Uncomfortable Probing; or, the Most Awkward Haircut Ever.

Got your attention? Sorry, the probing was all of a metaphorical, conversational level. It was still hugely uncomfortable, though.

I finally got my hair cut, which is great now that it’s done, but which was a really unpleasant experience.

Due to exciting circumstances relating to my flight out of town, I wasn’t able to go to my regular hairstylist, or even anybody I’d ever heard of before. I picked somebody from the yellow pages who had a cool, modern logo, and hoped for the best.

It was not the best.

For one thing, the haircut was not done well. I had to have three separate arguments to get my bangs the way I like them– one to say “even though my bangs were long enough to tuck behind my ear when I came in, I really do want them short.” and then a second argument to say “No, short for real. Shorter than my eyebrows!” and then a third to say “I also want them to be straight! That means you have to actually look at me head-on when you cut them, and you can’t make one side a lot longer than the other! I really mean it. I want them straight! As in, all the same length!”

The rest of my hair is too long and not even either, but it’s less obvious and I’ll just pop by my regular hairstylist in a few weeks to get it taken care of and to get highlights put in (I let this guy color my hair, but I decided it was too risky to ask him to do highlights. Especially since my stylist does something very subtle with “lowlights” as well.)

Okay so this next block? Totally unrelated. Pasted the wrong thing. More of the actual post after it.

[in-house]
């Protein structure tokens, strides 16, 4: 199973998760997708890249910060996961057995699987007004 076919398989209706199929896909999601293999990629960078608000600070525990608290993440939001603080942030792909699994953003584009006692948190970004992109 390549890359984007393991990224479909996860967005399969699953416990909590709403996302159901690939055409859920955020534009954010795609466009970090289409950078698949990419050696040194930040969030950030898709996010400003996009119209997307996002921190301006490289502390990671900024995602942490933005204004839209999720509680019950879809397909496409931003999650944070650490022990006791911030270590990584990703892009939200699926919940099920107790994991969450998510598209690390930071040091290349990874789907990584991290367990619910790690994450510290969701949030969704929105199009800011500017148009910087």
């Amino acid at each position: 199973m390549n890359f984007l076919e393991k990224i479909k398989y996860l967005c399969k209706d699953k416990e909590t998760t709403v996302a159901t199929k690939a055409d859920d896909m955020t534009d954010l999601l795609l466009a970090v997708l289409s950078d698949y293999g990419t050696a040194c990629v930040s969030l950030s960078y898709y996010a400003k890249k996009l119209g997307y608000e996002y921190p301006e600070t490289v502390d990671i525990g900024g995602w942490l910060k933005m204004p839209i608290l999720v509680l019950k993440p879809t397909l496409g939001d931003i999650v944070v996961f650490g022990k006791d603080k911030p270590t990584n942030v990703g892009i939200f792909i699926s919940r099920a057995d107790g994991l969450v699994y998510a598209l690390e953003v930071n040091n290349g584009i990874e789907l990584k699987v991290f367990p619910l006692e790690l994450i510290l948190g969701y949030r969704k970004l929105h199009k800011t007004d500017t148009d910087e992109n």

Anyway, I can see again, and my hair is bright red like I want it. Those are the only positive statements I can make about the experience.

You see, (and this is where I get into the real meat of it), I’ve never had my hair cut by a hardcore conservative before. Or maybe I have, I don’t know, I don’t talk about politics with people who have sharp objects right next to my head! I’ve come out to a few of them, mostly just when they’re doing my hair for prom and I can’t really lie and say I don’t have a date (since I just talked about how silly I felt trying to get a boutonniere). And once, that led to a really good conversation about all sorts of progressive topics. But mostly, it’s just an, “I see. So you needed the boutonniere to match her vest?” and we’re back to less weighty topics.

I’m more than willing to talk politics. I’m not shy about my opinions. I’m also not at all shy about being out to people. I just think it’s rude, when a total stranger is obligated to remain in your company, to bring up conversations that may make them uncomfortable.